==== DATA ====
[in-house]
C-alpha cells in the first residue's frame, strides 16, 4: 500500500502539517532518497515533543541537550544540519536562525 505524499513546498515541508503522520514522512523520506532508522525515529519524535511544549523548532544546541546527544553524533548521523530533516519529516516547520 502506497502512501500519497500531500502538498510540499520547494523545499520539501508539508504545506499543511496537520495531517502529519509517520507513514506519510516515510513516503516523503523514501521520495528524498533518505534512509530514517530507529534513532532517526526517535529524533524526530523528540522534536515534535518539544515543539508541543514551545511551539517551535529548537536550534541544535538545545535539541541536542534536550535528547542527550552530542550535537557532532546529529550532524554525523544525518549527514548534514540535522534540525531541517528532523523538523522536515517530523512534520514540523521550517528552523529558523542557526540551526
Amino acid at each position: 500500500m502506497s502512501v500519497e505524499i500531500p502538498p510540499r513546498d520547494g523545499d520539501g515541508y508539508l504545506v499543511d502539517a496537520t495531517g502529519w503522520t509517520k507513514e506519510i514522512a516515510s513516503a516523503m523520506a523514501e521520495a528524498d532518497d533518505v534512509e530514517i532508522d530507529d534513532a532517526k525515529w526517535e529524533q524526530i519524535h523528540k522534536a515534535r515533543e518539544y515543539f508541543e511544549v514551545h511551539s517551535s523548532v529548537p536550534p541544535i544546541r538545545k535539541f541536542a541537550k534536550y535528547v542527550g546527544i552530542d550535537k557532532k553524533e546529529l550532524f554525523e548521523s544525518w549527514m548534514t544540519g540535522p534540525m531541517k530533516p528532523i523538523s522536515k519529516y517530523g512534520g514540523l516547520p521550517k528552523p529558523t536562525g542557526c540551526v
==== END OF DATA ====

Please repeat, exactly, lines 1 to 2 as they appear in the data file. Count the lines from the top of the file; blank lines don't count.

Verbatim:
[in-house]
C-alpha cells in the first residue's frame, strides 16, 4: 500500500502539517532518497515533543541537550544540519536562525 505524499513546498515541508503522520514522512523520506532508522525515529519524535511544549523548532544546541546527544553524533548521523530533516519529516516547520 502506497502512501500519497500531500502538498510540499520547494523545499520539501508539508504545506499543511496537520495531517502529519509517520507513514506519510516515510513516503516523503523514501521520495528524498533518505534512509530514517530507529534513532532517526526517535529524533524526530523528540522534536515534535518539544515543539508541543514551545511551539517551535529548537536550534541544535538545545535539541541536542534536550535528547542527550552530542550535537557532532546529529550532524554525523544525518549527514548534514540535522534540525531541517528532523523538523522536515517530523512534520514540523521550517528552523529558523542557526540551526